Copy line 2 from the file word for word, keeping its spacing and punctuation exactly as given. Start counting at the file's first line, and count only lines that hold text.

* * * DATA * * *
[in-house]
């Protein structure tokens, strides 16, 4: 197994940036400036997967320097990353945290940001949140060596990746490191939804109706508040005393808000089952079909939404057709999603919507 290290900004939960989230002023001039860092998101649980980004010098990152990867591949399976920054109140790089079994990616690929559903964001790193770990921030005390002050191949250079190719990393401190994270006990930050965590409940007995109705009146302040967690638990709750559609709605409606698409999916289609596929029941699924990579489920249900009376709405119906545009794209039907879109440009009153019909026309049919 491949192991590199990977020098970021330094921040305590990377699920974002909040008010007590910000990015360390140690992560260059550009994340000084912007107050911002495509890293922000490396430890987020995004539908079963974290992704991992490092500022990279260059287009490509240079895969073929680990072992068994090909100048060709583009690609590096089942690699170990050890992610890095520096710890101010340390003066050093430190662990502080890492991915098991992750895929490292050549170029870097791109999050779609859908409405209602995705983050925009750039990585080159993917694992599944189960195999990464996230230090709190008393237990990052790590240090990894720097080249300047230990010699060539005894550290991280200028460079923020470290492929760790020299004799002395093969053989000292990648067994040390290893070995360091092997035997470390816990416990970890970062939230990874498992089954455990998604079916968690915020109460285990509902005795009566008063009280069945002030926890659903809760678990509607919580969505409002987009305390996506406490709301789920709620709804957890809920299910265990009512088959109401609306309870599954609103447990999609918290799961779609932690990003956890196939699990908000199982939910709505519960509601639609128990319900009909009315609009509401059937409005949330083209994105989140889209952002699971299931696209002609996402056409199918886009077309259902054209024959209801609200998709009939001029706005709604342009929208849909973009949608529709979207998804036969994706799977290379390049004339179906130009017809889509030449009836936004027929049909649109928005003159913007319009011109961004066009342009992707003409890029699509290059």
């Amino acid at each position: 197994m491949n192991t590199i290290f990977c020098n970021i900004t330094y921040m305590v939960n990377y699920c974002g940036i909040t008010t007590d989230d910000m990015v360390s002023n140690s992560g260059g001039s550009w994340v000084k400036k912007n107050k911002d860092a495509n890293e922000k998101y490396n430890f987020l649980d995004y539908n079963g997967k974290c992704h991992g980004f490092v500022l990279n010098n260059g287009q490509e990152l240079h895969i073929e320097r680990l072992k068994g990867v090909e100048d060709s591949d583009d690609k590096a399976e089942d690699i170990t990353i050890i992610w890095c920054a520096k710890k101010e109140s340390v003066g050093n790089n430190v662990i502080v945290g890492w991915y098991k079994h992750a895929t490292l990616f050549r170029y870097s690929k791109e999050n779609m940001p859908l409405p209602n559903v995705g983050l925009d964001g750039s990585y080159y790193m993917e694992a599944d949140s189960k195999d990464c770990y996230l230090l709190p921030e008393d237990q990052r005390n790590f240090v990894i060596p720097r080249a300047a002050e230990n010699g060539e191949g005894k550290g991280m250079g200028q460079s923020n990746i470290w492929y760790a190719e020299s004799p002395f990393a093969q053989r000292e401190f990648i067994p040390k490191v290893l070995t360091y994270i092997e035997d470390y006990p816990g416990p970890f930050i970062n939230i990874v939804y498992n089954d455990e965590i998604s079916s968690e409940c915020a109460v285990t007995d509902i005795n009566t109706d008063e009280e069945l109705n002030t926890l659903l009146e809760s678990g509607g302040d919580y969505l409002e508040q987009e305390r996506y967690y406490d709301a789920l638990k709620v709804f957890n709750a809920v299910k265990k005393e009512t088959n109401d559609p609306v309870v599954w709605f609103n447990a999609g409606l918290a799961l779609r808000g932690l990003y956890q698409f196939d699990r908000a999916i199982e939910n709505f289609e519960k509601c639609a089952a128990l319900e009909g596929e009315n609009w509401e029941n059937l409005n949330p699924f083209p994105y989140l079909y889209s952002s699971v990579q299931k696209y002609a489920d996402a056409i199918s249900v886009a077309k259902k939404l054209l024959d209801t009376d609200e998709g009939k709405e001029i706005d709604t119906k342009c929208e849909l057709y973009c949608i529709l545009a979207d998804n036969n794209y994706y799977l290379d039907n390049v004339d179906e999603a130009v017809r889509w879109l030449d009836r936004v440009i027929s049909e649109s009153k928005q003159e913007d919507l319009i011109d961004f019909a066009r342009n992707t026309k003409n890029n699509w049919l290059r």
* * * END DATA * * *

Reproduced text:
């Protein structure tokens, strides 16, 4: 197994940036400036997967320097990353945290940001949140060596990746490191939804109706508040005393808000089952079909939404057709999603919507 290290900004939960989230002023001039860092998101649980980004010098990152990867591949399976920054109140790089079994990616690929559903964001790193770990921030005390002050191949250079190719990393401190994270006990930050965590409940007995109705009146302040967690638990709750559609709605409606698409999916289609596929029941699924990579489920249900009376709405119906545009794209039907879109440009009153019909026309049919 491949192991590199990977020098970021330094921040305590990377699920974002909040008010007590910000990015360390140690992560260059550009994340000084912007107050911002495509890293922000490396430890987020995004539908079963974290992704991992490092500022990279260059287009490509240079895969073929680990072992068994090909100048060709583009690609590096089942690699170990050890992610890095520096710890101010340390003066050093430190662990502080890492991915098991992750895929490292050549170029870097791109999050779609859908409405209602995705983050925009750039990585080159993917694992599944189960195999990464996230230090709190008393237990990052790590240090990894720097080249300047230990010699060539005894550290991280200028460079923020470290492929760790020299004799002395093969053989000292990648067994040390290893070995360091092997035997470390816990416990970890970062939230990874498992089954455990998604079916968690915020109460285990509902005795009566008063009280069945002030926890659903809760678990509607919580969505409002987009305390996506406490709301789920709620709804957890809920299910265990009512088959109401609306309870599954609103447990999609918290799961779609932690990003956890196939699990908000199982939910709505519960509601639609128990319900009909009315609009509401059937409005949330083209994105989140889209952002699971299931696209002609996402056409199918886009077309259902054209024959209801609200998709009939001029706005709604342009929208849909973009949608529709979207998804036969994706799977290379390049004339179906130009017809889509030449009836936004027929049909649109928005003159913007319009011109961004066009342009992707003409890029699509290059």